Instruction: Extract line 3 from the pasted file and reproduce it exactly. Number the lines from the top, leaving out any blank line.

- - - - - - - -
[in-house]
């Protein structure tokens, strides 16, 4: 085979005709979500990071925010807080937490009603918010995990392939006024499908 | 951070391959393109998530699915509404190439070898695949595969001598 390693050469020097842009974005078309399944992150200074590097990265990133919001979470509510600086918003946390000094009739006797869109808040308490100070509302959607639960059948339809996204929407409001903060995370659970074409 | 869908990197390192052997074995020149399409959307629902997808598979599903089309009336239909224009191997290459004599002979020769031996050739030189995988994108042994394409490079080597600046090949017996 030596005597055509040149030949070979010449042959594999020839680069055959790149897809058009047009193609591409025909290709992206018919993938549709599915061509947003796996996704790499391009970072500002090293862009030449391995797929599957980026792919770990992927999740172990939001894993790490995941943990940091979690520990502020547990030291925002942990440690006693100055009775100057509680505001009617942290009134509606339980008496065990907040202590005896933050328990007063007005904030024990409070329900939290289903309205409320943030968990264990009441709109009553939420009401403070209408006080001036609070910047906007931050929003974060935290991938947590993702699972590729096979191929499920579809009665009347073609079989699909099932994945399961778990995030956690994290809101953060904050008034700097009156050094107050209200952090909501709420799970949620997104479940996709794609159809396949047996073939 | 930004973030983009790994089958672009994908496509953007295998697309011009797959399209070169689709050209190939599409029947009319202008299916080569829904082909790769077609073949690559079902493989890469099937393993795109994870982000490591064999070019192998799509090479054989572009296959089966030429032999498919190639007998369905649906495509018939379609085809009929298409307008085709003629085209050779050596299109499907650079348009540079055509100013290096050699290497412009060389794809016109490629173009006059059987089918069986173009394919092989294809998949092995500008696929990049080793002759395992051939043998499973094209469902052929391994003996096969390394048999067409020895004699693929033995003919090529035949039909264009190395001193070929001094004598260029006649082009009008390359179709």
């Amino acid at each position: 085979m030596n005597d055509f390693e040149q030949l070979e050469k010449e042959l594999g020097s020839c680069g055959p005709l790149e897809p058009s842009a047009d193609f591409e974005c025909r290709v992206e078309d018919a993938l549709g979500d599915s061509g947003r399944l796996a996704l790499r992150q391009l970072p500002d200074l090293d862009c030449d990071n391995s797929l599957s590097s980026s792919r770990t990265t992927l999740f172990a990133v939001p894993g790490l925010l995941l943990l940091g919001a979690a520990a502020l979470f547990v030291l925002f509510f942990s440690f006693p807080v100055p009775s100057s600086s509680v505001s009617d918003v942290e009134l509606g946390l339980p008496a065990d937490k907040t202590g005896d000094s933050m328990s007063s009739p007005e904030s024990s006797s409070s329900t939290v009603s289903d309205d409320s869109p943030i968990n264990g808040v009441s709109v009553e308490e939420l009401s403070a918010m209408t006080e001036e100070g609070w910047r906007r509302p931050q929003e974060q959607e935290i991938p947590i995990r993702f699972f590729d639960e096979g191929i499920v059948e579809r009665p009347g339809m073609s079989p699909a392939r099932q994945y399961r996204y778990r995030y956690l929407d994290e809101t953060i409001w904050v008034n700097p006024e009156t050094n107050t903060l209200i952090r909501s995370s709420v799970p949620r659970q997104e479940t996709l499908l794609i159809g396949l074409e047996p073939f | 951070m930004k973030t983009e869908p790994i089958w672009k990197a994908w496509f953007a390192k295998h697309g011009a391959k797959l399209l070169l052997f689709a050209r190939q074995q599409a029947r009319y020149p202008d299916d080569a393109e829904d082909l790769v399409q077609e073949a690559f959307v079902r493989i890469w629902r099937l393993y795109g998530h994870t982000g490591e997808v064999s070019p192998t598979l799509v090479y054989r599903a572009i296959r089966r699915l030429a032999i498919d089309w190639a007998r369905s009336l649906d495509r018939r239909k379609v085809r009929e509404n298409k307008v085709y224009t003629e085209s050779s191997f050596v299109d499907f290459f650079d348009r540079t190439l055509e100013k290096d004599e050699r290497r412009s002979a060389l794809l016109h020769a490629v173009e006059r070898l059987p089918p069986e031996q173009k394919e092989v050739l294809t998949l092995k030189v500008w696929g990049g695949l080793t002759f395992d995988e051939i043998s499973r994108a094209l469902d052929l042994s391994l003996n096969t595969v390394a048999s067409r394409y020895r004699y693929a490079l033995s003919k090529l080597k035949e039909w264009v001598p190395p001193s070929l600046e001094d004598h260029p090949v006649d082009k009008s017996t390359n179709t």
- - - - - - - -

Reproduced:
């Amino acid at each position: 085979m030596n005597d055509f390693e040149q030949l070979e050469k010449e042959l594999g020097s020839c680069g055959p005709l790149e897809p058009s842009a047009d193609f591409e974005c025909r290709v992206e078309d018919a993938l549709g979500d599915s061509g947003r399944l796996a996704l790499r992150q391009l970072p500002d200074l090293d862009c030449d990071n391995s797929l599957s590097s980026s792919r770990t990265t992927l999740f172990a990133v939001p894993g790490l925010l995941l943990l940091g919001a979690a520990a502020l979470f547990v030291l925002f509510f942990s440690f006693p807080v100055p009775s100057s600086s509680v505001s009617d918003v942290e009134l509606g946390l339980p008496a065990d937490k907040t202590g005896d000094s933050m328990s007063s009739p007005e904030s024990s006797s409070s329900t939290v009603s289903d309205d409320s869109p943030i968990n264990g808040v009441s709109v009553e308490e939420l009401s403070a918010m209408t006080e001036e100070g609070w910047r906007r509302p931050q929003e974060q959607e935290i991938p947590i995990r993702f699972f590729d639960e096979g191929i499920v059948e579809r009665p009347g339809m073609s079989p699909a392939r099932q994945y399961r996204y778990r995030y956690l929407d994290e809101t953060i409001w904050v008034n700097p006024e009156t050094n107050t903060l209200i952090r909501s995370s709420v799970p949620r659970q997104e479940t996709l499908l794609i159809g396949l074409e047996p073939f | 951070m930004k973030t983009e869908p790994i089958w672009k990197a994908w496509f953007a390192k295998h697309g011009a391959k797959l399209l070169l052997f689709a050209r190939q074995q599409a029947r009319y020149p202008d299916d080569a393109e829904d082909l790769v399409q077609e073949a690559f959307v079902r493989i890469w629902r099937l393993y795109g998530h994870t982000g490591e997808v064999s070019p192998t598979l799509v090479y054989r599903a572009i296959r089966r699915l030429a032999i498919d089309w190639a007998r369905s009336l649906d495509r018939r239909k379609v085809r009929e509404n298409k307008v085709y224009t003629e085209s050779s191997f050596v299109d499907f290459f650079d348009r540079t190439l055509e100013k290096d004599e050699r290497r412009s002979a060389l794809l016109h020769a490629v173009e006059r070898l059987p089918p069986e031996q173009k394919e092989v050739l294809t998949l092995k030189v500008w696929g990049g695949l080793t002759f395992d995988e051939i043998s499973r994108a094209l469902d052929l042994s391994l003996n096969t595969v390394a048999s067409r394409y020895r004699y693929a490079l033995s003919k090529l080597k035949e039909w264009v001598p190395p001193s070929l600046e001094d004598h260029p090949v006649d082009k009008s017996t390359n179709t």